Western Cape Premier Winde received 20 ventilators from US consul-general Virginia Blaser, which form part of a donation of 50 ventilators the country has made to SA. Picture: Supplied
Western Cape Premier Winde received 20 ventilators from US consul-general Virginia Blaser, which form part of a donation of 50 ventilators the country has made to SA. Picture: Supplied

Ventilator boost for Western Cape as Covid-19 deaths increase

By Staff Reporter Time of article published Jun 16, 2020

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Cape Town – The Western Cape has recorded an additional 63 deaths, bringing the total number of Covid-19-related deaths in the province to 1 111, Premier Alan Winde announced on Monday. 

The Western Cape has 13 166 active cases of Covid-19 (yesterday 11 657), with a total of 42 892 (40 232) confirmed cases and 28 615  recoveries (27 527) as of 1pm on 15 June. The province has conducted 245 536 coronavirus tests.

The national Department of Health figures for the Western Cape differ from those announced by Winde daily because the national figures are compiled from data supplied before the provincial figures are announced.

The latest statistics provided by the Western Cape government, more data available on dashboard:

 

Winde said he had received 20 ventilators from US consul-general Virginia Blaser, which form part of a donation of 50 ventilators the country has made to South Africa.

"These ventilators were accepted by doctors from the Tygerberg and to Groote Schuur hospitals, where they will be used to treat seriously ill and ICU patients. 

"The ventilators are smaller and more portable than many of the ventilators that we currently have in our healthcare system, allow for intubation and non-invasive ventilation and therefore will give doctors treating patients a greater degree of flexibility when moving patients and determining the best treatment options (see attached fact sheet about the ventilators).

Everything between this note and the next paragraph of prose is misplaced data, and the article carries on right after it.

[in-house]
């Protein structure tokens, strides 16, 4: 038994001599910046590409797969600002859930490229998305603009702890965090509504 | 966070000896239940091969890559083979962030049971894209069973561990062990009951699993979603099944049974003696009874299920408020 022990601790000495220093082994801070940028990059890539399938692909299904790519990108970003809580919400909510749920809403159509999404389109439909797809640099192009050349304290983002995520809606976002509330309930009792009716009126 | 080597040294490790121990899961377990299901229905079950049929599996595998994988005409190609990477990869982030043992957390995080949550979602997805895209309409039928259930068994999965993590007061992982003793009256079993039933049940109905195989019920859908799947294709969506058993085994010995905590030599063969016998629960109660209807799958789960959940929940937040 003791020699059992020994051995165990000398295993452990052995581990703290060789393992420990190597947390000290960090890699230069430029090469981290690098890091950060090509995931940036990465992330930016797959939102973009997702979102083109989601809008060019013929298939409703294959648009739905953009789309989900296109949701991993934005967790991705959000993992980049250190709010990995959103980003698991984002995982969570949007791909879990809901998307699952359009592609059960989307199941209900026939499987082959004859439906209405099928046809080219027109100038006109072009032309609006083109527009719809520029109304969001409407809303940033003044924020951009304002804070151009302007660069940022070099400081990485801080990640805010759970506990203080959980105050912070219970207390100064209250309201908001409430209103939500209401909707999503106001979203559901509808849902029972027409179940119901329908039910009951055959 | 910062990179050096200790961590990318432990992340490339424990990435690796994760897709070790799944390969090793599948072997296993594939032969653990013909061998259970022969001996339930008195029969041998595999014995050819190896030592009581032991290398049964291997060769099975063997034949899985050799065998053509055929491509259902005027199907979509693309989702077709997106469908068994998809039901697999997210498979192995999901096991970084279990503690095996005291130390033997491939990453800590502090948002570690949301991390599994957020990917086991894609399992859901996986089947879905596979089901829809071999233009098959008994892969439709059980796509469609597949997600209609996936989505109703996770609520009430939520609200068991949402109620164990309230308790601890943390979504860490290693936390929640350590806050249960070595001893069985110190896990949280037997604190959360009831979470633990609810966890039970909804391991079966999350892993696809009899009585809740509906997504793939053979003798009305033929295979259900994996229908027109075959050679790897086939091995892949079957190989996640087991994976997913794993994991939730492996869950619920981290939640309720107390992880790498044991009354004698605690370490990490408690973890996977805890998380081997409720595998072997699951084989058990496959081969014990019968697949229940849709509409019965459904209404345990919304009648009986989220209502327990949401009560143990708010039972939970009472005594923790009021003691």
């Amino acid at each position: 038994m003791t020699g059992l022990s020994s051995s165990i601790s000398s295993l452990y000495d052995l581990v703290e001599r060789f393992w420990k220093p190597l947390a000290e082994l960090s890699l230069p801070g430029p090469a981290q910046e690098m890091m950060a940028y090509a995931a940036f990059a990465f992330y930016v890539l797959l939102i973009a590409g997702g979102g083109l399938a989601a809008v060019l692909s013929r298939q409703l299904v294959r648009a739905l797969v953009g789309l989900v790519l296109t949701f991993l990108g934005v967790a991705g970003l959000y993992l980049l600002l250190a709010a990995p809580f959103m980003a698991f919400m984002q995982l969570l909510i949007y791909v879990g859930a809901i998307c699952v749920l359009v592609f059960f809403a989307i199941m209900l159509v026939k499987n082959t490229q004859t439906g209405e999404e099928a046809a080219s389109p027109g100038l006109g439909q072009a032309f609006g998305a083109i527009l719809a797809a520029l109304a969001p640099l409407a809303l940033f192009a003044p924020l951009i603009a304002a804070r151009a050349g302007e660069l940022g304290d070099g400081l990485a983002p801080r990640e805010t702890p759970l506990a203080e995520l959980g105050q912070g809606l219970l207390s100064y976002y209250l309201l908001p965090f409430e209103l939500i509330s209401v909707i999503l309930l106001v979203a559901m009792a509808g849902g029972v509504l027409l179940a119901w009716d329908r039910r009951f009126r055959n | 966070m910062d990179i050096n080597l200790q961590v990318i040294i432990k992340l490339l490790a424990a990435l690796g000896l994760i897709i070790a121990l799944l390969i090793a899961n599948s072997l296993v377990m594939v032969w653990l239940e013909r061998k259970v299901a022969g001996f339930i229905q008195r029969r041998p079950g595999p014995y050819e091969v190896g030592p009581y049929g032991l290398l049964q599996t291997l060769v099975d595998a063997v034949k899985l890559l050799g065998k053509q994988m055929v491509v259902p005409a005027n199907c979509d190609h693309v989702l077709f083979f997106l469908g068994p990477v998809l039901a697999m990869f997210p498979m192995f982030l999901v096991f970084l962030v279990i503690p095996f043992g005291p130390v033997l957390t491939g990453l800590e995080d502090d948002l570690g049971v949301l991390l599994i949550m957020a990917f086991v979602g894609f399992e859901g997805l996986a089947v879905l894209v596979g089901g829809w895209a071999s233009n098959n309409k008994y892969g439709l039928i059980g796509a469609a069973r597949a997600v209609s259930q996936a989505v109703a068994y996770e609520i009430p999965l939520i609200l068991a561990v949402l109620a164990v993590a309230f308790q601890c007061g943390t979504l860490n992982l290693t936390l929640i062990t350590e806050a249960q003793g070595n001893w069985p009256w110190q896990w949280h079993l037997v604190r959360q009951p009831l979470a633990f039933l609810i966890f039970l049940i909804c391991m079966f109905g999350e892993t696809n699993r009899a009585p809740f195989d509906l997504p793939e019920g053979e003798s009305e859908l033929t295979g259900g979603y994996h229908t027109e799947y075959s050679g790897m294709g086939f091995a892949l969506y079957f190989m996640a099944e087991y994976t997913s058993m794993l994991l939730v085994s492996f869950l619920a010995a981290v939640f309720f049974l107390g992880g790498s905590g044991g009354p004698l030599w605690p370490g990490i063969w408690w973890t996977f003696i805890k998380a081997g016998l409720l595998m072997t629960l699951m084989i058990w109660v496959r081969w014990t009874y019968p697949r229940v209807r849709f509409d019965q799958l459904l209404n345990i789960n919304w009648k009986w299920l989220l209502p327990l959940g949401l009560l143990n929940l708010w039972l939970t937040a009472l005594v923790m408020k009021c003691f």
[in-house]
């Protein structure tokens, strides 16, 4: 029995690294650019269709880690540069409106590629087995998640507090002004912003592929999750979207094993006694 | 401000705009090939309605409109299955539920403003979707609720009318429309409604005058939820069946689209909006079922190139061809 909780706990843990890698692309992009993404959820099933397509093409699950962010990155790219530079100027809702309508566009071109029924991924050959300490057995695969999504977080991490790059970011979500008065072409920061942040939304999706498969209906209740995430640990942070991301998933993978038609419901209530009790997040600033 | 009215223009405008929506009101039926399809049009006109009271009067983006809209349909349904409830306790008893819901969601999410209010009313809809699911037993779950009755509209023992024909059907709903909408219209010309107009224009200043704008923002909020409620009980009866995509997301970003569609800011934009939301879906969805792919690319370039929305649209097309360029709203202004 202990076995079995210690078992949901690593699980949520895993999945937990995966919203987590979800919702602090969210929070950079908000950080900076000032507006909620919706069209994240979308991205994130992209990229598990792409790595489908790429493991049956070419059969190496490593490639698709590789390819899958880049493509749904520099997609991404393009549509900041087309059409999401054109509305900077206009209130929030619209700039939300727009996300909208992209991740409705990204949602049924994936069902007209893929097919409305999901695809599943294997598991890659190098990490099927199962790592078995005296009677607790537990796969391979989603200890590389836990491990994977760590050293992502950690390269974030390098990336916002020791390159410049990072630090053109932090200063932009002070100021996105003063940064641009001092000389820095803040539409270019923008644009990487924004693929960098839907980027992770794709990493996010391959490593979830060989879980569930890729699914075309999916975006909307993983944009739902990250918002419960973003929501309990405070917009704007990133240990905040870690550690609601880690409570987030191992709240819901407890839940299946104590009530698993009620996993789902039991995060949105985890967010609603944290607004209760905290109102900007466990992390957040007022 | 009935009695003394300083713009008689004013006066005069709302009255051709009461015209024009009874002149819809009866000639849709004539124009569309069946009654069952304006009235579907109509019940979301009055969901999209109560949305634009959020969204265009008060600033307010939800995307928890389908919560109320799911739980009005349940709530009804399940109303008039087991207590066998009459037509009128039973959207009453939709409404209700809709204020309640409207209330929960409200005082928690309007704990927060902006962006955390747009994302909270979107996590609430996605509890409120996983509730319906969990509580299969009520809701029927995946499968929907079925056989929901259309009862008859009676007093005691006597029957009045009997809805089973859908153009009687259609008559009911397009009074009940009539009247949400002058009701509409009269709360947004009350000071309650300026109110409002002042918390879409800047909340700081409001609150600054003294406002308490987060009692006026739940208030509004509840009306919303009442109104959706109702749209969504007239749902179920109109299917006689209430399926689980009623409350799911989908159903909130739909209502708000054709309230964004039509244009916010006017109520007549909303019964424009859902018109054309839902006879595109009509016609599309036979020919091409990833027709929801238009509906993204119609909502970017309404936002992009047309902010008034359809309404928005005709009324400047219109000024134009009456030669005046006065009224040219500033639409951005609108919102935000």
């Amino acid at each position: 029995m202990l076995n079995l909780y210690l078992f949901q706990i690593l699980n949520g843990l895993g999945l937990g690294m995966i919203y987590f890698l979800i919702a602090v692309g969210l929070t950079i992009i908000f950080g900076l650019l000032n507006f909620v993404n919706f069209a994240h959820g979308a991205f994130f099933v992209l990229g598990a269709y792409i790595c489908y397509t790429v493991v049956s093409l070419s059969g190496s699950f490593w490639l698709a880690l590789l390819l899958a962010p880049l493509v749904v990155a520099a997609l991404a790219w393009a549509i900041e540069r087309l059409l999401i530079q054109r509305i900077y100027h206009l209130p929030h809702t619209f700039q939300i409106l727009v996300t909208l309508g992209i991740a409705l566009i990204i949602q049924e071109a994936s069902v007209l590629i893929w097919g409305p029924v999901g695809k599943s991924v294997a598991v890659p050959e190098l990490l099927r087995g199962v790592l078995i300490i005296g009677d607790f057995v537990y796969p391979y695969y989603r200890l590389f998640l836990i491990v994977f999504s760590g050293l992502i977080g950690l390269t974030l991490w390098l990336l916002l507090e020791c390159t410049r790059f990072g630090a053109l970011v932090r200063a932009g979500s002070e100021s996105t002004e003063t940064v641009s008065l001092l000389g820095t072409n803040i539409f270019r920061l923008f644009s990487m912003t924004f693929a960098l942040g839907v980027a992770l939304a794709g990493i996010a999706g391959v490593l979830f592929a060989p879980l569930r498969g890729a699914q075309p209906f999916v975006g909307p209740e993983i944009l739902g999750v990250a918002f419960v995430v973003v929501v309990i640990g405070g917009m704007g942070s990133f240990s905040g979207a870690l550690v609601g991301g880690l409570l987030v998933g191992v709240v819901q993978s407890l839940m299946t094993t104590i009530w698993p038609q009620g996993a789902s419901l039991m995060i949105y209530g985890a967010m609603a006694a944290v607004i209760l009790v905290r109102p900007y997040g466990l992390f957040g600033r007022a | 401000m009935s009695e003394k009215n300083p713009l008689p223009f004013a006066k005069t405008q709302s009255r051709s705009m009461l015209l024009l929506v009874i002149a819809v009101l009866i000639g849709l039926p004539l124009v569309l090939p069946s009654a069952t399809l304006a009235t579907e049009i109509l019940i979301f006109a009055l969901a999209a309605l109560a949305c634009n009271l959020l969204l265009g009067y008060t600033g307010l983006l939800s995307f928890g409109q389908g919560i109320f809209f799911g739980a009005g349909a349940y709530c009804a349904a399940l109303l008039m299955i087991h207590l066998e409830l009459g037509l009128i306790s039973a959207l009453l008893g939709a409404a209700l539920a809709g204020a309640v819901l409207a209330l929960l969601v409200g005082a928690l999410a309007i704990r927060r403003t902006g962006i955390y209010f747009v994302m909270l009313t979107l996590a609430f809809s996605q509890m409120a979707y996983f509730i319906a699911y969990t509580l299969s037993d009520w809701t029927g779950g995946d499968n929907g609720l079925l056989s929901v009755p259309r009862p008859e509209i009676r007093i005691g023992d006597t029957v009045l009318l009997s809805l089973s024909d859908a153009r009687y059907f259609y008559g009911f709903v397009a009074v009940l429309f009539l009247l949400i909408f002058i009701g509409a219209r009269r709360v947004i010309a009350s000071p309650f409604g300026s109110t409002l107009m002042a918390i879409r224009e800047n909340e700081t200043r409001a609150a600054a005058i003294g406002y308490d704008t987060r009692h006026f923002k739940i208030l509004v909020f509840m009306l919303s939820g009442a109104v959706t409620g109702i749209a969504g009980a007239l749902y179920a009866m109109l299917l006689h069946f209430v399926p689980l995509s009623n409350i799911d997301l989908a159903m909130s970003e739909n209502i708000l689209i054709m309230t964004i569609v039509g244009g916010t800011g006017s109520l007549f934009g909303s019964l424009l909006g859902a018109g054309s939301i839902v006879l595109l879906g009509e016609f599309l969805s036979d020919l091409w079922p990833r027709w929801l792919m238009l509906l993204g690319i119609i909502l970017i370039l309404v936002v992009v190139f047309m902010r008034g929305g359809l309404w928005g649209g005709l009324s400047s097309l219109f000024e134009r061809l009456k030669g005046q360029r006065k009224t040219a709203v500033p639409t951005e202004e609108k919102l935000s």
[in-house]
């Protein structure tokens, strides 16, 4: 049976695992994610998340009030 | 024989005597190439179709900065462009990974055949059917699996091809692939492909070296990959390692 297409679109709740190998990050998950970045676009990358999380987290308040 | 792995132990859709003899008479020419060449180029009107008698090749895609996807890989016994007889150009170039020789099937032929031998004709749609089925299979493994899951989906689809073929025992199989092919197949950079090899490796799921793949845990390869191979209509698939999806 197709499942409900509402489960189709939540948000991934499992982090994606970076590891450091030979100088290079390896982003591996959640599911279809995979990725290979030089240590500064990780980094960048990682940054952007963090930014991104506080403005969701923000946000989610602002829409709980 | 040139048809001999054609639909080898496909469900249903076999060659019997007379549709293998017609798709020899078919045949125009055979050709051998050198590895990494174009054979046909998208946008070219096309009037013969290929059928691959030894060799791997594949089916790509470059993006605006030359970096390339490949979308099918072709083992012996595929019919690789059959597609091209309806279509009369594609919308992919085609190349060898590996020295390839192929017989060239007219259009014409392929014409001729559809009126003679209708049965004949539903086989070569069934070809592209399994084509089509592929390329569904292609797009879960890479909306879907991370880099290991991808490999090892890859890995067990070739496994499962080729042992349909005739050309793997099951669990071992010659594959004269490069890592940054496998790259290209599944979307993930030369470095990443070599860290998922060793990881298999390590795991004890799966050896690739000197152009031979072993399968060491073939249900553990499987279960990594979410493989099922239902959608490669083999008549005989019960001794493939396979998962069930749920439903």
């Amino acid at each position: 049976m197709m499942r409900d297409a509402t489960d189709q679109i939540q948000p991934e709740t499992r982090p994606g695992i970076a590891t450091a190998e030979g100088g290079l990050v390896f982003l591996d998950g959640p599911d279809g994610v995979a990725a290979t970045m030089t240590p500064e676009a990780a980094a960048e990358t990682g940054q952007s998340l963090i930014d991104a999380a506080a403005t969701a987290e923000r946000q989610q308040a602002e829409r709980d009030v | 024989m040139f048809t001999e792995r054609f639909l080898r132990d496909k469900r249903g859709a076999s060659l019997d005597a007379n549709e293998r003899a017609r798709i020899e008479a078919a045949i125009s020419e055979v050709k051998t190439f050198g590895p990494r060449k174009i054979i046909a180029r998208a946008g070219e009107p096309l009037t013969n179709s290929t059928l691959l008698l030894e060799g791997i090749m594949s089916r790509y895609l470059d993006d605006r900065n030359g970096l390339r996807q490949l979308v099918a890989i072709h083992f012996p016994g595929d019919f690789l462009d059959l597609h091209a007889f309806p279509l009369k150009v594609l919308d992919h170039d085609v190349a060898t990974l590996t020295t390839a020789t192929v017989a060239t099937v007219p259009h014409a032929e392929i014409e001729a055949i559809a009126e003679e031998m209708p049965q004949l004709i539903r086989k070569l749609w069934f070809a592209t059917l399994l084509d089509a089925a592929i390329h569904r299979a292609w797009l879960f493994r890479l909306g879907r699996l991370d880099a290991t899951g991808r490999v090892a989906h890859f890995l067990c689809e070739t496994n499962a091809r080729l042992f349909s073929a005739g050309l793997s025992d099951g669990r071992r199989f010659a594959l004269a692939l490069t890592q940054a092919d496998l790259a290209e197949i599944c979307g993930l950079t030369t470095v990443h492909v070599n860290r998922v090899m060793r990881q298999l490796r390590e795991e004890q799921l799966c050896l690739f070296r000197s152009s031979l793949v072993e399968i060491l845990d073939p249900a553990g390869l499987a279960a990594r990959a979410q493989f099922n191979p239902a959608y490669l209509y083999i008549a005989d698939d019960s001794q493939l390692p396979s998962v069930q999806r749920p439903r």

"The Western Cape has been working hard to prepare our healthcare systems and these new ventilators will allow us to deliver potentially life-saving treatment to many more people. 

"We thank the United States consulate in South Africa for their assistance during this pandemic, and for their partnership which stretches back many years.

Blaser said: "While today we mark the donation of 20 ventilators, we are really marking 20 years of life-saving partnership between the United States and the Western Cape. 

"Through PEPFAR, we are supporting over 4.7 million people living with HIV in South Africa. It is my hope that these ventilators will also offer life-saving support in the battle against Covid-19."

Community Safety MEC Albert Fritz announced on Monday that 60 Chrysalis graduates have been deployed to various shopping centres and community health facilities in Khayelitsha as part of the province's hot-spot strategy. 

"These graduates have undergone training and will help to build awareness of Covid-19 and encouraging people to adhere to social distancing protocols.

"On the eve of Youth Day, it is so encouraging to see young people playing their part in communities to slow the spread of the virus and, ultimately, save lives.

"The hot-spot strategy is all about using partnerships and encouraging a whole of society approach. The Department of Community Safety has worked closely with the Department of Health, the Khayelitsha Development Forum, Medicins Sans Frontiers and, of course, the Chrysalis Academy to bring this deployment about. 

"We wish these young people well and thank them for helping to protect communities in the Western Cape.

"The Western Cape Government is rolling out a number of interventions in the province's hot spots which are aimed at encouraging behavioural change to slow the spread of the coronavirus. 

"We have already introduced the Red Dot taxi service to transport healthcare workers and a major communications campaign which will include nearly 10 000 street pole posters in hot-spot communities and new radio advertisements using healthcare workers. 

"By staying safe, we will be able to protect our high-risk loved ones and save lives."

Cape Times

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